Copyright, Jim Lane
Tulip Time, Keukenhof Gardens
The real beauty of all this "stitch witchery" is that, IF you choose compatible photos, it's really not all that hard. The stitched image here took me all of five minutes to produce. You'll noticed I've not joined any of the other images on this page, the simple reason being that they were not as compatible (some far from it, in fact). The biggest challenge is maintaining a single scale between the two images (though with a little effort, size and scale can digitally be adjusted). The same applies to color values, though the skill in making these adjustments is often quite a challenge, even for the color eye of a painter. Likewise content and composition play a sizable role in creating stitched images. These two factors may well be far beyond what the image editor can mitigate.
Copyright, Jim Lane
Two-tones, Keukenhof Gardens
Often, the decision to "stitch or not to stitch" comes down to one of composition. It makes no sense to force together two photos, even assuming some degree of compatibility, if the resulting new image isn't essentially more than the sum of its parts. All but two of these images involve tulips yet only the two I used resulted in a more interesting composition of massed curves and colors than they possessed individually.
Copyright, Jim Lane
Monsella and Maxima Lutea, Keukenhof Gardens
Compositionally, there's also the problem that artists tend to like painting on rectangular surfaces. Even in photography, the eye anticipates such rectilinear conformity. However, stitching together images (especially when using more than two) sometimes doesn't conform to this standard. The image may therefore require some degree of cropping, which may or may not defeat the purpose of the whole exercise. Of course, if the artist can make up the deficiency, filling in missing content etc., then putting together three or more photos, while perhaps suffering photographically due to parallax distortion, may still result in a usable source image.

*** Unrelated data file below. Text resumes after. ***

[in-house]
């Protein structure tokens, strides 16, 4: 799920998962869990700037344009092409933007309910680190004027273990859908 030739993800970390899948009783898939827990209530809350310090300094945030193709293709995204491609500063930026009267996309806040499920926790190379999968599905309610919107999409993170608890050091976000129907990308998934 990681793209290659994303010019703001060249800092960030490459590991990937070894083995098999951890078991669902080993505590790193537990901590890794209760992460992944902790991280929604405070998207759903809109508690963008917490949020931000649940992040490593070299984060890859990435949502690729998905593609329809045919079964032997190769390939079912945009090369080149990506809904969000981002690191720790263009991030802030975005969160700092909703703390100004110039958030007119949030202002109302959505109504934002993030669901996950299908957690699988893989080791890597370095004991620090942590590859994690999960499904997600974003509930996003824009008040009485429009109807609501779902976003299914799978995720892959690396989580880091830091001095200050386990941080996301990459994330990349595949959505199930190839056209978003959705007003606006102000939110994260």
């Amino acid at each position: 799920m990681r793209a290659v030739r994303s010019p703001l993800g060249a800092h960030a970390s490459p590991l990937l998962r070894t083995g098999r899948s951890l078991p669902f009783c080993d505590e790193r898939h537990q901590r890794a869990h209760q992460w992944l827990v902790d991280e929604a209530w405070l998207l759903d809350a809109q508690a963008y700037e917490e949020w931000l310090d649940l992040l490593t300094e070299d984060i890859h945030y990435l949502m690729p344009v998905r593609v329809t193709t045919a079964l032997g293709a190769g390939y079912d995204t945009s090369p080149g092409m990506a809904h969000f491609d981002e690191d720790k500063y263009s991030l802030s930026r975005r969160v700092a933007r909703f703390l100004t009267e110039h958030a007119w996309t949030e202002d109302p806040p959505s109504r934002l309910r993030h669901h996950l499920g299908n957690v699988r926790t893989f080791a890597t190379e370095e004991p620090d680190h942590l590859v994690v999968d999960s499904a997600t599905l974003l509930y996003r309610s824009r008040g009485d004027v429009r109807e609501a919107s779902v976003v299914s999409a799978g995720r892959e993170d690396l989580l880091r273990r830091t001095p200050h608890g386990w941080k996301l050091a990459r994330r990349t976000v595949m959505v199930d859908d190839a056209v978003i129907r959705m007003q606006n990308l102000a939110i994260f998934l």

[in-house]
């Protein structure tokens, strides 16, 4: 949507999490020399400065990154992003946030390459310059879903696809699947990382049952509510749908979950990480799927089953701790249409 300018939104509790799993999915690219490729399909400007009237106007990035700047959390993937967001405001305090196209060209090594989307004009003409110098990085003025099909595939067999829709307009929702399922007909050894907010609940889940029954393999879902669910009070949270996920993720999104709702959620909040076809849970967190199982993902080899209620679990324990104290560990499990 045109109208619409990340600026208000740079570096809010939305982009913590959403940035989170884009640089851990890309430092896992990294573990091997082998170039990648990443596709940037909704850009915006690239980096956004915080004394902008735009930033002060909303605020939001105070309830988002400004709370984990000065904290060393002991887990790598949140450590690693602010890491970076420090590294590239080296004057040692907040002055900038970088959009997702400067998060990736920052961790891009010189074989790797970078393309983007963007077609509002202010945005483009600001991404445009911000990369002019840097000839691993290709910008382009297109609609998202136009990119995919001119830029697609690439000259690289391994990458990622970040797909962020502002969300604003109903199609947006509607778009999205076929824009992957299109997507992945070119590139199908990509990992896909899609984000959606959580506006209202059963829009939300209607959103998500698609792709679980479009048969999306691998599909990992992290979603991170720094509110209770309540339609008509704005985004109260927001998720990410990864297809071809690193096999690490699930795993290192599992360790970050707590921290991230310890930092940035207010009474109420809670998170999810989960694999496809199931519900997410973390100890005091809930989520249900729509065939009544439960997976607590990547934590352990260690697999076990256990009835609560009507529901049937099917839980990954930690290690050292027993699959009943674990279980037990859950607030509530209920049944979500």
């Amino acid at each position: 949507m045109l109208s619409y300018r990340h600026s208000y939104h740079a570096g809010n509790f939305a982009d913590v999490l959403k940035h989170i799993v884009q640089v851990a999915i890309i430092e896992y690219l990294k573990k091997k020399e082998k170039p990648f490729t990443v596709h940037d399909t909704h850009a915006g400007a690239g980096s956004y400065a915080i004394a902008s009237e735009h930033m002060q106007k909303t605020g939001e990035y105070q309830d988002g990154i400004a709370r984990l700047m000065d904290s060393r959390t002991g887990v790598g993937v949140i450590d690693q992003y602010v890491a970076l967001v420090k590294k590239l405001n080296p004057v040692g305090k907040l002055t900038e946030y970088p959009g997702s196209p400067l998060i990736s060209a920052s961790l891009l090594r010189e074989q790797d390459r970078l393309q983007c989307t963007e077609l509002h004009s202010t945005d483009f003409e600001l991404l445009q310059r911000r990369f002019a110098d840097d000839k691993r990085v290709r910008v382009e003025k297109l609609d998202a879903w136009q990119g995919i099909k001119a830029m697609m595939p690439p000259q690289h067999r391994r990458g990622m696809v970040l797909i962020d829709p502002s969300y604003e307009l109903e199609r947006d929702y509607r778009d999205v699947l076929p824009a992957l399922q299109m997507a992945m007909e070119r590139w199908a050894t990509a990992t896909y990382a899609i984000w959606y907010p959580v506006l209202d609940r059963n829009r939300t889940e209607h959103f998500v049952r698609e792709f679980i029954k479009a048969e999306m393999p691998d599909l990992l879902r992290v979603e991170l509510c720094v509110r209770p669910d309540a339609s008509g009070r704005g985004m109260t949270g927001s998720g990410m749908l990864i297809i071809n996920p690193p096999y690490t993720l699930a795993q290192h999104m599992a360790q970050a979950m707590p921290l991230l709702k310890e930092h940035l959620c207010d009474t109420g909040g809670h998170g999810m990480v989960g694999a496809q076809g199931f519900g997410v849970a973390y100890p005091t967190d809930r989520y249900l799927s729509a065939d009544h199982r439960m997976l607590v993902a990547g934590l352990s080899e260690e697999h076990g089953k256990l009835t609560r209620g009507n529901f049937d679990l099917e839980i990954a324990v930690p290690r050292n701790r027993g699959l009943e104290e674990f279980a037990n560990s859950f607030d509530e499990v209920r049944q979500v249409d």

Copyright, Jim Lane
Springtime Spirits, Keukenhof Gardens
Quite apart from stitching, when an artist uses edited images (as all of these are), there comes the decision as to whether the painting colors should be faithful to those in the photos or simply related to them to varying degrees. There's no right or wrong answer to this decision, which used to be easier when color was a matter of chemistry rather than digital variances. Usually the artist would choose his own color interpretation. Today, especially if the artist is the one editing the photos, the great temptation is to keep adjusting the color until a printed or video image satisfies the artist's taste. It comes down to when and where the artist chooses to make such color choices.